Cognitive mechanisms of false facial recognition in older adults

Emily C. Edmonds, Elizabeth L. Glisky, James C. Bartlett, Steven Z. Rapcsak

Research output: Contribution to journalArticlepeer-review

36 Scopus citations


Older adults show elevated false alarm rates on recognition memory tests involving faces in comparison to younger adults. It has been proposed that this age-related increase in false facial recognition reflects a deficit in recollection and a corresponding increase in the use of familiarity when making memory decisions. To test this hypothesis, we examined the performance of 40 older adults and 40 younger adults on a face recognition memory paradigm involving three different types of lures with varying levels of familiarity. A robust age effect was found, with older adults demonstrating a markedly heightened false alarm rate in comparison to younger adults for "familiarized lures" that were exact repetitions of faces encountered earlier in the experiment, but outside the study list, and therefore required accurate recollection of contextual information to reject. By contrast, there were no age differences in false alarms to "conjunction lures" that recombined parts of study list faces, or to entirely new faces. Overall, the pattern of false recognition errors observed in older adults was consistent with excessive reliance on a familiarity-based response strategy. Specifically, in the absence of recollection older adults appeared to base their memory decisions on item familiarity, as evidenced by a linear increase in false alarm rates with increasing familiarity of the lures. These findings support the notion that automatic memory processes such as familiarity remain invariant with age, while more controlled memory processes such as recollection show age-related decline.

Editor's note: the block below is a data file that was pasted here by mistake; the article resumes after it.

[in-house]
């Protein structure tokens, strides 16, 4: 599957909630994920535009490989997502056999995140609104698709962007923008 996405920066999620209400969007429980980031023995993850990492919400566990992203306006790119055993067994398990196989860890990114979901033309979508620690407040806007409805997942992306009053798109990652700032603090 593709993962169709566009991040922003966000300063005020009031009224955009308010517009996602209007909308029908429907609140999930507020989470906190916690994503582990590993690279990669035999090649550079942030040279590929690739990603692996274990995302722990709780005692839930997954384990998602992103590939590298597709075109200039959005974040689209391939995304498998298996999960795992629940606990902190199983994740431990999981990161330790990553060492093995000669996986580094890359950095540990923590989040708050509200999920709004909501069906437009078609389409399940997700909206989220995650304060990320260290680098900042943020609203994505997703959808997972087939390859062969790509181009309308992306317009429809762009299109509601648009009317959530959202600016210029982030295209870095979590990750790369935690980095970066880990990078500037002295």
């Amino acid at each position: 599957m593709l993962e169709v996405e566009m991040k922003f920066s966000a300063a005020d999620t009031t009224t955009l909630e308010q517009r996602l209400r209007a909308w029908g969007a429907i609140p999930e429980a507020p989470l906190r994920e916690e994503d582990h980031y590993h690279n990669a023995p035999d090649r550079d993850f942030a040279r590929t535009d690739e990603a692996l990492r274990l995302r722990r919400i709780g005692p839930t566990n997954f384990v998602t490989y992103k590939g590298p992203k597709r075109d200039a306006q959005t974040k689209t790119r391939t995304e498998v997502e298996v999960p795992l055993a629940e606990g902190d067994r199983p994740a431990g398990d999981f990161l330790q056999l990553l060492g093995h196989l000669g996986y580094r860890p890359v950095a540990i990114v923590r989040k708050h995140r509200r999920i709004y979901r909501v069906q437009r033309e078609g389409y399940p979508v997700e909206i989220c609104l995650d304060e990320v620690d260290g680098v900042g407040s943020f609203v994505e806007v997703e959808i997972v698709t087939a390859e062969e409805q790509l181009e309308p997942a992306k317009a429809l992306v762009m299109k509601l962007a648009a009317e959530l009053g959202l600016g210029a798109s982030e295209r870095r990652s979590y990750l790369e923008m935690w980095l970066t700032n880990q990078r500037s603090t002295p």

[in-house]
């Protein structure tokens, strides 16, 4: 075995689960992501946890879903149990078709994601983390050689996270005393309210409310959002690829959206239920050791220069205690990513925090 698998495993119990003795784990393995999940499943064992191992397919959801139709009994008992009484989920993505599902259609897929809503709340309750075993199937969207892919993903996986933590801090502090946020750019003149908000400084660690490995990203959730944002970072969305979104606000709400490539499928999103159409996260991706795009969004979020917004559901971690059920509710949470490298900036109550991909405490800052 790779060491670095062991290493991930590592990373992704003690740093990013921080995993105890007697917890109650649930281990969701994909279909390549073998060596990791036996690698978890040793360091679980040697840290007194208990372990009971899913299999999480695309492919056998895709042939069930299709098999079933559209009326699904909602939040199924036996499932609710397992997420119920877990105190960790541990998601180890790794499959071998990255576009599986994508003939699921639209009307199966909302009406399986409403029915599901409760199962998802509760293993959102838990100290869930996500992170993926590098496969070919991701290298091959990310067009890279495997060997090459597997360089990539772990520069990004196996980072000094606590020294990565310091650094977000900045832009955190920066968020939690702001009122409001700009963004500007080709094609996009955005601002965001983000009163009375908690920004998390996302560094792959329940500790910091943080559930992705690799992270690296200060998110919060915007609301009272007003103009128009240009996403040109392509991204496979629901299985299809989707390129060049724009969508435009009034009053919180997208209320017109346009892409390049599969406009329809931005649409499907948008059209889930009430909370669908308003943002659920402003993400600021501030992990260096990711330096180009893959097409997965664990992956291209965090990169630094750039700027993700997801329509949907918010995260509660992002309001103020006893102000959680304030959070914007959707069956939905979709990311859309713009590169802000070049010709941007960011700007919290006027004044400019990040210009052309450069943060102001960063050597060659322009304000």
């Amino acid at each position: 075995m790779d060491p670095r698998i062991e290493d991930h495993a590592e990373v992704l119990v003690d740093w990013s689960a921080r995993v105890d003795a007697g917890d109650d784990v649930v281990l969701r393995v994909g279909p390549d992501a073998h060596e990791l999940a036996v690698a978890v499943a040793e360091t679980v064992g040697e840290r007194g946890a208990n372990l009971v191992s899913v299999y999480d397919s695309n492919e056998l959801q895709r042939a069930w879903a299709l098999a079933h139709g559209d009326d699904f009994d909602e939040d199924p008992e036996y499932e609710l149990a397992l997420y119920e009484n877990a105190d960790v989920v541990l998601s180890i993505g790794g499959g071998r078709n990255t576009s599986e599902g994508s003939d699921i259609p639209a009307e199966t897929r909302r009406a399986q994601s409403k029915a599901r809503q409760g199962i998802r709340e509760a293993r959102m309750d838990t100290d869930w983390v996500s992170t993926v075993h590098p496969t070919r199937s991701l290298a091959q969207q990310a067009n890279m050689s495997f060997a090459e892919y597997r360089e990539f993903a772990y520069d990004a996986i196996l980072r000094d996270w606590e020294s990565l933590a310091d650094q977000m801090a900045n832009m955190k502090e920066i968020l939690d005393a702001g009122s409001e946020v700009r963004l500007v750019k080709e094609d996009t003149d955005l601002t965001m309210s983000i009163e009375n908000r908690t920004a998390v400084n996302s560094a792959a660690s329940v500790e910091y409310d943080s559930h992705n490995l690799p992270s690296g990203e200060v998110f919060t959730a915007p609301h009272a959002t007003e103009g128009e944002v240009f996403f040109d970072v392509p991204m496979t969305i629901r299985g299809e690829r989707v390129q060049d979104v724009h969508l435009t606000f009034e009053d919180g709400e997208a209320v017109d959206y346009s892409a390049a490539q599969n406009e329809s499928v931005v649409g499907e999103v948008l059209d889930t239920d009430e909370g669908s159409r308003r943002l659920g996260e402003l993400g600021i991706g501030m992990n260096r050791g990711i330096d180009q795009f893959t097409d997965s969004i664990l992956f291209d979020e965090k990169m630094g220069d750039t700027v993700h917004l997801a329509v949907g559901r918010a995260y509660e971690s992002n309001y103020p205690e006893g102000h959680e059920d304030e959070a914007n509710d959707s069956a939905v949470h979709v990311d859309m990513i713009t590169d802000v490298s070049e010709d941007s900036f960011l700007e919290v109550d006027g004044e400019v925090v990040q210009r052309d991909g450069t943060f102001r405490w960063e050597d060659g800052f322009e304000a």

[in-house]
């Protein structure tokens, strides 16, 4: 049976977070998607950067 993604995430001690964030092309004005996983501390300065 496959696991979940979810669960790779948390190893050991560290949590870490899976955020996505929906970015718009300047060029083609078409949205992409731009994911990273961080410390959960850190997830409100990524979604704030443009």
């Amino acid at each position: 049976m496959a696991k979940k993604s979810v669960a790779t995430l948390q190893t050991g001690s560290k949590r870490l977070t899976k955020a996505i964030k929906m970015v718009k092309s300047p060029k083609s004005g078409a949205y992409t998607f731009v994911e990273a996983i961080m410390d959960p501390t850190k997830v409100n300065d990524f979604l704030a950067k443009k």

Original languageEnglish (US)
Pages (from-to)54-60
Number of pages7
JournalPsychology and aging
Issue number1
StatePublished - Mar 2012


  • Face recognition
  • Memory and aging
  • Recollection and familiarity

ASJC Scopus subject areas

  • Social Psychology
  • Aging
  • Geriatrics and Gerontology


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